A lot of people respect Roger Corman for many reasons: his drive to make movies, his variety and prolificness, the fact that he gave a lot of people their first work in film. In his own way, he's definitely an auteur. That doesn't mean he wasn't a hack, though. DON'T GET ME WRONG! There's nothing wrong with being a hack. Someone has to do it and there can be a lot of enjoyment in bad cinema. MST3K wouldn't exist without it, after all.
Speaking of early work, recognize this guy?
Yep. Lee Van Cleef, famed for being a bad man in literally dozens and dozens of westerns. This was far from his first movie, despite it being less than four years into his career (he had already made thirty movies by this point). Here he plays a scientist who's been communicating with Venus. Don't think he ever played a scientist before or after this. At any rate, he's deluded himself into thinking this alien is his friend and helps the creature find its way to Earth, hoping to usher in an error of peace and goodwill and all that stuff.
Does this look like a creature who wants peace and brings goodwill or does it look like a man-eating space-potato?
Of course it wants to conquer the world. It's in the title of the movie.
It doesn't, though, it just causes panic and wastes a lot of people's time and then the army gets smart and this happens.
Corman did make some good films, but this isn't one of them.
New post is a couple days late this week to more closely coincide with Independence Day, the Fourth of July!
To celebrate, here's some all-American fiction by yours truly! All westerns, the period that perhaps best defines our country!
I hope you'll check out these works that celebrate a piece of Americana and enjoy them! Please let me know your thoughts and as always, stay safe and have a happy holiday weekend!
A Hanging Matter - the first Marshal Ernie Farrar story! Free to read at Crimson Streets eZine!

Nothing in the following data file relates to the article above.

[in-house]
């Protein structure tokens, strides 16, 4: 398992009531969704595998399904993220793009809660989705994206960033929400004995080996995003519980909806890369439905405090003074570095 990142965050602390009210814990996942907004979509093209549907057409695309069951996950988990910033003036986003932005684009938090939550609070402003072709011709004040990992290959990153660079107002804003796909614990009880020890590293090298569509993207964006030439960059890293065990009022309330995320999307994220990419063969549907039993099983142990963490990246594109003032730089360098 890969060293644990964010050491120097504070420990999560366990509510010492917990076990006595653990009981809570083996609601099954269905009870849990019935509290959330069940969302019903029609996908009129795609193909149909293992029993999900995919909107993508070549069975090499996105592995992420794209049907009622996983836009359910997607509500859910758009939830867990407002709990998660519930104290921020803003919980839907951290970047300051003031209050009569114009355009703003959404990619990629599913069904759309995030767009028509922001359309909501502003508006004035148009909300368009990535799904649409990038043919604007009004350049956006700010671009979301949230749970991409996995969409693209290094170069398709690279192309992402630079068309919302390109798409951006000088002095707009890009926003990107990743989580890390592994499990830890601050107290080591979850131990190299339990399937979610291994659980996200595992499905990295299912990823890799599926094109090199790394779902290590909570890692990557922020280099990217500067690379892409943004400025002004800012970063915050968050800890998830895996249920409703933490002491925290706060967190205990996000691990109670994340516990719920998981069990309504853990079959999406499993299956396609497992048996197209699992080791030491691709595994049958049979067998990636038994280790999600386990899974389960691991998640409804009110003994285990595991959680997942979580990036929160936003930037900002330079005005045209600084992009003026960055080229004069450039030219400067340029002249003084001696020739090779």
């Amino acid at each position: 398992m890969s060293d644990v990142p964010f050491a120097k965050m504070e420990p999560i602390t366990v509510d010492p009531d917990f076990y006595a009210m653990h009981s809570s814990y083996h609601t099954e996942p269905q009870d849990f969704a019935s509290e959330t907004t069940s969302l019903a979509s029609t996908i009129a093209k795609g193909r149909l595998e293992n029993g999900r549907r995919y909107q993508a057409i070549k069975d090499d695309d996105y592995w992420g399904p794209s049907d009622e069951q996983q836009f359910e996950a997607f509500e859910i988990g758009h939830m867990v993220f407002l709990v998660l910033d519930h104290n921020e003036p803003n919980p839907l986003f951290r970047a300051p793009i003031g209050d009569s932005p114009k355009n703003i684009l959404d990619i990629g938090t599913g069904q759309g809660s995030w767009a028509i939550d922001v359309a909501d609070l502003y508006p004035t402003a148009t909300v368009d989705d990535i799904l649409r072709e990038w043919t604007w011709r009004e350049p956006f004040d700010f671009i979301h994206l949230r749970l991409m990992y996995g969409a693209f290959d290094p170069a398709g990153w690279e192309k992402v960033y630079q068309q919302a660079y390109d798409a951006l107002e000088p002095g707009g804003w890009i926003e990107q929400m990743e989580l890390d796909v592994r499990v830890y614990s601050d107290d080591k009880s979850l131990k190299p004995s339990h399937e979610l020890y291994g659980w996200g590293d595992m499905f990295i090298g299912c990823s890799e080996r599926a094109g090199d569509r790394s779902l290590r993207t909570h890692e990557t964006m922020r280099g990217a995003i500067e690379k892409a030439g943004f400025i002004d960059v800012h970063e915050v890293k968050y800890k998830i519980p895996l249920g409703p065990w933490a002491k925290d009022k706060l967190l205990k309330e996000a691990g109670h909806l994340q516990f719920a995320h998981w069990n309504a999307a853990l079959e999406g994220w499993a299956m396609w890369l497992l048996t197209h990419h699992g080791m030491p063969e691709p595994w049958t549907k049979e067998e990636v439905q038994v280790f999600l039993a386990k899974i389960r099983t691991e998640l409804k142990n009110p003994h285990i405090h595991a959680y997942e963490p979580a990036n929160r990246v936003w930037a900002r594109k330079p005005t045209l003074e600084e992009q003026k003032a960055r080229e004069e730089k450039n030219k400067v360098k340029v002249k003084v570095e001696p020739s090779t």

Noose-Hungry - the second Marshal Ernie Farrar story! Also free to read at Crimson Streets!
Trail of Lead and Gold - a standalone western! Free to read at Crimson Streets!
The Home Place - available on Kindle as a Full Speed Singles ebook! Only 99 cents!
And last, but certainly not least, my novella Wild Yellow - published in StoryHack Magazine #4, available in ebook or in print!
Summer means a little more free time for many people and with the current situation, some of us have a lot more free time. What do we do with it? Watch old sci-fi movies, of course!
No, it's not a prequel to 28 Days Later (although I do love that movie), it's a 50s Cold War dread film, cloaked in light science fiction.
The IMDB summary describes it best:
Five individuals from five nations, including the "Superpowers," USA, USSR, and China, suddenly find themselves on an alien spacecraft. An alien gives each a container holding capsules. No power on earth can open a given container except a mental command from the person to whom it is given. Each person has been provided with the power of life and death. Any of these individuals has the capability to instantaneously launch the capsules to whatever coordinates he/she chooses, and each capsule will then eradicate all human life within a 3,000-mile radius of its designated location.